• Accessibility. Can session recordings include closed captions? Can students dial in to sessions from a phone?
  • Role-Based Access Controls. Can the platform restrict who has access to what? Can it keep sessions secure and private? Can it prevent students from accessing tutors’ backend data? Can it provide tutors with moderation tools so that they control how students are able engage in the session? 

Additional features may seem like pure upside, but they're quite the opposite if they make your software so processor- or bandwidth-intensive that students' devices can no longer run it fluidly. Perfect software is not software to which nothing more can be added, but software from which nothing more can be taken away.

Platform Considerations: How can I choose the best platform from among the fully-functional options? 

  • How much specialized training will tutors and students need to use all the platform’s useful features?
  • Is the software’s interface intuitive for both students and tutors to navigate?
    • Is the software accessible for all students, according to UDL and web accessibility guidelines?
    • Is the interface minimalistic, not overwhelming, for students and tutors? 
  • Will infrastructure limitations (such as slow internet connections or old devices) prevent students from using the software at school or at home?
    • Don’t test your software in ideal conditions on new desktop computers connected to gigabit ethernet. Test it on the devices and internet connections that your least well-equipped students will use.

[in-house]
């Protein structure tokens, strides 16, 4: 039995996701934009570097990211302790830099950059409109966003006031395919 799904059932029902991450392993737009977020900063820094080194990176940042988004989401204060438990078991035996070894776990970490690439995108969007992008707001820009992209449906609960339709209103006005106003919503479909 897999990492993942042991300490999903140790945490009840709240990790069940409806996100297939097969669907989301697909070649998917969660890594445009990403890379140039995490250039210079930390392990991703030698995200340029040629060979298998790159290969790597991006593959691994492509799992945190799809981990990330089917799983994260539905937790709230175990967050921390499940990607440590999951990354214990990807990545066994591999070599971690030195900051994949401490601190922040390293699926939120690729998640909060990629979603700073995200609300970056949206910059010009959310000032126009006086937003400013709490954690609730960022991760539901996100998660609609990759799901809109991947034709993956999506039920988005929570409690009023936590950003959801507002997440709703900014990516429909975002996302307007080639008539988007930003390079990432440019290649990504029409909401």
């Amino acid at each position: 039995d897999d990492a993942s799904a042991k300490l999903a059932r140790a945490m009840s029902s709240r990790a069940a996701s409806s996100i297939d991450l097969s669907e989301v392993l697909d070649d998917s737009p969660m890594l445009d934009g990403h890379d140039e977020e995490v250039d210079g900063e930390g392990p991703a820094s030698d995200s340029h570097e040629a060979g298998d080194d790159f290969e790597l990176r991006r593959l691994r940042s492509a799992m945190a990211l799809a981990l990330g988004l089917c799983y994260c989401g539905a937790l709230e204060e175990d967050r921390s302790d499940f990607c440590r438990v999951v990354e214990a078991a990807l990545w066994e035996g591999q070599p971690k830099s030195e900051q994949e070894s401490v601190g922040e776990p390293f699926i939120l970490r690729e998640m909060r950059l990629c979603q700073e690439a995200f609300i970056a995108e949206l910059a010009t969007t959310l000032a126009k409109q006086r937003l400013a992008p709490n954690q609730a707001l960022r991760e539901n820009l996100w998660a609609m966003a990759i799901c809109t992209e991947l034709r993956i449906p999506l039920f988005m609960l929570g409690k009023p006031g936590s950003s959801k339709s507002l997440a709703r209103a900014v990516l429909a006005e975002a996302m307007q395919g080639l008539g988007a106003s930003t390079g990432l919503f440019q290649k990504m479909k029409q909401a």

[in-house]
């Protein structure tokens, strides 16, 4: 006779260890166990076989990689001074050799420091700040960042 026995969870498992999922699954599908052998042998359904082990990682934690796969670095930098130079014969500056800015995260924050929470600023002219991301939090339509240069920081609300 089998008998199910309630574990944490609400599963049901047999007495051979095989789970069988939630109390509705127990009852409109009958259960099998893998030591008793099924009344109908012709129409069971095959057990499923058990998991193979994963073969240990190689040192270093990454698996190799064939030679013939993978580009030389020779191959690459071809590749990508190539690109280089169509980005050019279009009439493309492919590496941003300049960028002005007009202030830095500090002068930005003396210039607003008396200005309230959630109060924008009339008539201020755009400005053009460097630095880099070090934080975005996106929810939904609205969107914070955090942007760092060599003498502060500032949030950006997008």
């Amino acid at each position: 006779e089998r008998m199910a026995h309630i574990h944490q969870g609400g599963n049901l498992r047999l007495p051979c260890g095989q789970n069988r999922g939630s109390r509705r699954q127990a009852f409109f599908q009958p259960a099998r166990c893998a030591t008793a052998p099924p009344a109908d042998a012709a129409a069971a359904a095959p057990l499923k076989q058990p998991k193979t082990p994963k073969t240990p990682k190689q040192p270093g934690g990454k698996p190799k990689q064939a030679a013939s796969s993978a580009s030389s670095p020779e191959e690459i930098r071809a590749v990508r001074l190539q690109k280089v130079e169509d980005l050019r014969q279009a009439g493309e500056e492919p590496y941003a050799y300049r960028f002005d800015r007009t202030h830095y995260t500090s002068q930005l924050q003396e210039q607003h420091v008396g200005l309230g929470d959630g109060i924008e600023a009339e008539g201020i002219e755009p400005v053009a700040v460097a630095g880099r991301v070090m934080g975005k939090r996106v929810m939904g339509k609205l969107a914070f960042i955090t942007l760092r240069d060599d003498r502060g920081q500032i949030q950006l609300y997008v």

• What devices will your least well-equipped students be using?
      • How slow will their internet be? How reliable will it be?
      • Consider all use cases, both at your students’ schools and in your students’ homes, before committing to specific software.
      • Can a five-year-old Chromebook connecting to the internet over a phone’s data hotspot run your software fluidly? If not, where will all your students get faster computers and connections?

How do I facilitate effective virtual sessions as a tutor?

Tutor Preparation

  • Use your best tech. Ethernet, not wifi, if possible. Bright, diffuse lighting. A separate microphone and webcam, if possible.
  • Know your platform. Spend time testing out its features and foibles, and be prepared to assist students with it.
  • Be engaging. Look directly at the camera. Set up a background environment that is interesting, not distracting.
  • Get there early and stay on-task. Load up all your materials ahead of time, and close all unrelated programs.
  • Keep the time. Set up a visible timer for yourself to check the time remaining and stay on pace during sessions.

Student Preparation

  • Get to square one. Provide students extremely detailed instructions for how to set up an account, log in, and start.
  • Stick to a schedule. Communicate with students and families ahead of time exactly when sessions will take place.
  • Set norms early. Make it clear to students how they should engage during sessions, with you and with their peers.
  • Keep interfaces consistent. Make it easy for students to find everything they need in the same place every time.
  • Show, don’t tell. Share your screen to demonstrate various features, such as how to access asynchronous content.